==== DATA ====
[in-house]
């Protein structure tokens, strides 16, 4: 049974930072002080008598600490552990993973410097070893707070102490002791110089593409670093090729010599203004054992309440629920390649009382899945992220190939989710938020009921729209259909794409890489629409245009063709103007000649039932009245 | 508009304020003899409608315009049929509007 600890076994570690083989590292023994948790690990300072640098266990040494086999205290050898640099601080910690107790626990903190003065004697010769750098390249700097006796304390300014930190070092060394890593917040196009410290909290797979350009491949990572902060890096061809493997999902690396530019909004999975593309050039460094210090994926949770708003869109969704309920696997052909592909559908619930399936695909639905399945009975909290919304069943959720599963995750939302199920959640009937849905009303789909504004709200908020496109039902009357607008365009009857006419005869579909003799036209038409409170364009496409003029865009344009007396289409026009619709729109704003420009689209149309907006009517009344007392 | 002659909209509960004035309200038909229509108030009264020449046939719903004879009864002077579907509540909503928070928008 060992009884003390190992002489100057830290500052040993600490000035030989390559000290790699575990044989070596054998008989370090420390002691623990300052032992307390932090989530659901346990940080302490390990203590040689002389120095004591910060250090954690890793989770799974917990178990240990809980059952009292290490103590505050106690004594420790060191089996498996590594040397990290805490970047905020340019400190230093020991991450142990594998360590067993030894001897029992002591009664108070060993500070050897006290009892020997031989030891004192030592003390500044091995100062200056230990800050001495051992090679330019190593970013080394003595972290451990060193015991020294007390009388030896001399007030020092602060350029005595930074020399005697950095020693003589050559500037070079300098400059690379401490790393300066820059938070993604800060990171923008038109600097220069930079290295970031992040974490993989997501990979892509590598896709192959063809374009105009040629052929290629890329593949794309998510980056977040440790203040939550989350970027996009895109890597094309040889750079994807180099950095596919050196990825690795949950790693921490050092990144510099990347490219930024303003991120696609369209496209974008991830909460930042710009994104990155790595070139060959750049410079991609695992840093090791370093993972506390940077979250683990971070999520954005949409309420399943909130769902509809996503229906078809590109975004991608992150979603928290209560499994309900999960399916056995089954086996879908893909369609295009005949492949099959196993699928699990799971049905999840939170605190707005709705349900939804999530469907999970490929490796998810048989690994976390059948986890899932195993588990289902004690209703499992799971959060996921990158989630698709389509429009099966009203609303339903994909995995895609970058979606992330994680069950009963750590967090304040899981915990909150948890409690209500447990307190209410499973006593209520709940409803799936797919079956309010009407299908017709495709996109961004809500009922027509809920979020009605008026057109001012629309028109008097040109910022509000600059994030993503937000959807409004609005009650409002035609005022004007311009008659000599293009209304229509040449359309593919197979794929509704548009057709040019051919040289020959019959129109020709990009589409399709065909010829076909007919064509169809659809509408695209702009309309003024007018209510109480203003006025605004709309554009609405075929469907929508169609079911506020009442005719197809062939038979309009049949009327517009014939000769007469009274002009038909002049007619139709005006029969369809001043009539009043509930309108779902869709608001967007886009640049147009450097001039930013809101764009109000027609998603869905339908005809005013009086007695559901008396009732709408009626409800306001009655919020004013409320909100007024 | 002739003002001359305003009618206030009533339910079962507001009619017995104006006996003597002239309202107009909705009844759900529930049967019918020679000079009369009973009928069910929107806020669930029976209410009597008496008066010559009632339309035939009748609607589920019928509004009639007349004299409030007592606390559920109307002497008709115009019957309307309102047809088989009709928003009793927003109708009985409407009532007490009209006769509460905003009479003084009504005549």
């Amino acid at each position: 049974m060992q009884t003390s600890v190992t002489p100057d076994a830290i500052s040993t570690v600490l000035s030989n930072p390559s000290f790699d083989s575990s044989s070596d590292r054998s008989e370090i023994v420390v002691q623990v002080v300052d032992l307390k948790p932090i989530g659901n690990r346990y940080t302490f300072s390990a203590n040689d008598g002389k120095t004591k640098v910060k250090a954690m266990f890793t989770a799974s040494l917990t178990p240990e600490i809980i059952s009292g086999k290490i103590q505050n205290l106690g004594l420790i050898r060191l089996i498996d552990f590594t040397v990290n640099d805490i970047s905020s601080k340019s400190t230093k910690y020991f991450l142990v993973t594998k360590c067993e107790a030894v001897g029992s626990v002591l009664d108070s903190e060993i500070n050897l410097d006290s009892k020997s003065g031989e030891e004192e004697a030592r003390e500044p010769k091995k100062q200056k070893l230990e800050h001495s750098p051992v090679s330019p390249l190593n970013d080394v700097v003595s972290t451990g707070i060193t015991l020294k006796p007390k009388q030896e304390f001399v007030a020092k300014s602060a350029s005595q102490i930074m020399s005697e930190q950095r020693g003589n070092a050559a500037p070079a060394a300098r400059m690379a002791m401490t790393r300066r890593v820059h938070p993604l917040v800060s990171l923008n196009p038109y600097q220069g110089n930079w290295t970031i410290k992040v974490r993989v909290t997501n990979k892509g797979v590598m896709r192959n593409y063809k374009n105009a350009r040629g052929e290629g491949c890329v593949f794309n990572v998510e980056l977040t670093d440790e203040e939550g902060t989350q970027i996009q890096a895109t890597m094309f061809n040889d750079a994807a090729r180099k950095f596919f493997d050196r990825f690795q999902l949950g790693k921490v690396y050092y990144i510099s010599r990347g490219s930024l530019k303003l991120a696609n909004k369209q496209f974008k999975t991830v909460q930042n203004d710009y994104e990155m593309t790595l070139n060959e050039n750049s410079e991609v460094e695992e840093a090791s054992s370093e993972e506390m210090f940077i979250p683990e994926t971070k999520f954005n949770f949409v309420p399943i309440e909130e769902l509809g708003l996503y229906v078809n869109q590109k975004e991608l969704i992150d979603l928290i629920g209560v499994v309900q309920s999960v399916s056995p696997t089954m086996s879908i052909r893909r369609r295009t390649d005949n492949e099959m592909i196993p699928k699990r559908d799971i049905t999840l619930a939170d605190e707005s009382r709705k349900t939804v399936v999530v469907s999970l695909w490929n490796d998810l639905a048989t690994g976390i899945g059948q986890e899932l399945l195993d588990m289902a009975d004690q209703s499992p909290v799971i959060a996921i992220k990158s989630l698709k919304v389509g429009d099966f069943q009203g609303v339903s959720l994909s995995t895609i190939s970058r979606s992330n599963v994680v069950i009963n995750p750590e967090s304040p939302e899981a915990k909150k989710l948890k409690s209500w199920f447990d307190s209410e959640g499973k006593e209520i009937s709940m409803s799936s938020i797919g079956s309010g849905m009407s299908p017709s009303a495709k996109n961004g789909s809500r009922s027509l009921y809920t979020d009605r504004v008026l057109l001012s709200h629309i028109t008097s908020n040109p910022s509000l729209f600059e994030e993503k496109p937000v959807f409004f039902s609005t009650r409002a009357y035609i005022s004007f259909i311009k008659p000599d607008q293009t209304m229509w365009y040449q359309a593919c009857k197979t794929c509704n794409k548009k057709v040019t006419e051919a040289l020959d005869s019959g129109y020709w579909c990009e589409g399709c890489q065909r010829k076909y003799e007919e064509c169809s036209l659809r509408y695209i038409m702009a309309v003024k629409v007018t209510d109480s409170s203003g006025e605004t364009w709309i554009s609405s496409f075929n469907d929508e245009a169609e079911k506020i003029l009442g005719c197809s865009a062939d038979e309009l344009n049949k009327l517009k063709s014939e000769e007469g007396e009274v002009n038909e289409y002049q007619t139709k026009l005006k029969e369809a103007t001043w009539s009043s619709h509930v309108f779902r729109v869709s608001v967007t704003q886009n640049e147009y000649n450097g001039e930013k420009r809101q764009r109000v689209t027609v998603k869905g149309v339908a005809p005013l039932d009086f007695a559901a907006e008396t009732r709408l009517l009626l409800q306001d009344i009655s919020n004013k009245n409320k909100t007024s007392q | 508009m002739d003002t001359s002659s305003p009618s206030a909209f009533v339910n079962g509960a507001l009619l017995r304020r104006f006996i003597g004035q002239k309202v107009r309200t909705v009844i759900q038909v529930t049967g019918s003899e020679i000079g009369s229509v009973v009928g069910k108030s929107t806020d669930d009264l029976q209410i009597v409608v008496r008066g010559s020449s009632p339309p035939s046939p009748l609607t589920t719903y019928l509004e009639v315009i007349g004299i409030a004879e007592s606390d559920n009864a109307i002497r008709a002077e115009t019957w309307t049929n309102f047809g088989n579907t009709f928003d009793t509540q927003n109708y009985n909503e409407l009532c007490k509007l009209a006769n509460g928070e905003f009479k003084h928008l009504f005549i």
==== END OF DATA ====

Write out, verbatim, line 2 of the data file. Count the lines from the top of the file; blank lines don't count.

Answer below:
């Protein structure tokens, strides 16, 4: 049974930072002080008598600490552990993973410097070893707070102490002791110089593409670093090729010599203004054992309440629920390649009382899945992220190939989710938020009921729209259909794409890489629409245009063709103007000649039932009245 | 508009304020003899409608315009049929509007 600890076994570690083989590292023994948790690990300072640098266990040494086999205290050898640099601080910690107790626990903190003065004697010769750098390249700097006796304390300014930190070092060394890593917040196009410290909290797979350009491949990572902060890096061809493997999902690396530019909004999975593309050039460094210090994926949770708003869109969704309920696997052909592909559908619930399936695909639905399945009975909290919304069943959720599963995750939302199920959640009937849905009303789909504004709200908020496109039902009357607008365009009857006419005869579909003799036209038409409170364009496409003029865009344009007396289409026009619709729109704003420009689209149309907006009517009344007392 | 002659909209509960004035309200038909229509108030009264020449046939719903004879009864002077579907509540909503928070928008 060992009884003390190992002489100057830290500052040993600490000035030989390559000290790699575990044989070596054998008989370090420390002691623990300052032992307390932090989530659901346990940080302490390990203590040689002389120095004591910060250090954690890793989770799974917990178990240990809980059952009292290490103590505050106690004594420790060191089996498996590594040397990290805490970047905020340019400190230093020991991450142990594998360590067993030894001897029992002591009664108070060993500070050897006290009892020997031989030891004192030592003390500044091995100062200056230990800050001495051992090679330019190593970013080394003595972290451990060193015991020294007390009388030896001399007030020092602060350029005595930074020399005697950095020693003589050559500037070079300098400059690379401490790393300066820059938070993604800060990171923008038109600097220069930079290295970031992040974490993989997501990979892509590598896709192959063809374009105009040629052929290629890329593949794309998510980056977040440790203040939550989350970027996009895109890597094309040889750079994807180099950095596919050196990825690795949950790693921490050092990144510099990347490219930024303003991120696609369209496209974008991830909460930042710009994104990155790595070139060959750049410079991609695992840093090791370093993972506390940077979250683990971070999520954005949409309420399943909130769902509809996503229906078809590109975004991608992150979603928290209560499994309900999960399916056995089954086996879908893909369609295009005949492949099959196993699928699990799971049905999840939170605190707005709705349900939804999530469907999970490929490796998810048989690994976390059948986890899932195993588990289902004690209703499992799971959060996921990158989630698709389509429009099966009203609303339903994909995995895609970058979606992330994680069950009963750590967090304040899981915990909150948890409690209500447990307190209410499973006593209520709940409803799936797919079956309010009407299908017709495709996109961004809500009922027509809920979020009605008026057109001012629309028109008097040109910022509000600059994030993503937000959807409004609005009650409002035609005022004007311009008659000599293009209304229509040449359309593919197979794929509704548009057709040019051919040289020959019959129109020709990009589409399709065909010829076909007919064509169809659809509408695209702009309309003024007018209510109480203003006025605004709309554009609405075929469907929508169609079911506020009442005719197809062939038979309009049949009327517009014939000769007469009274002009038909002049007619139709005006029969369809001043009539009043509930309108779902869709608001967007886009640049147009450097001039930013809101764009109000027609998603869905339908005809005013009086007695559901008396009732709408009626409800306001009655919020004013409320909100007024 | 002739003002001359305003009618206030009533339910079962507001009619017995104006006996003597002239309202107009909705009844759900529930049967019918020679000079009369009973009928069910929107806020669930029976209410009597008496008066010559009632339309035939009748609607589920019928509004009639007349004299409030007592606390559920109307002497008709115009019957309307309102047809088989009709928003009793927003109708009985409407009532007490009209006769509460905003009479003084009504005549």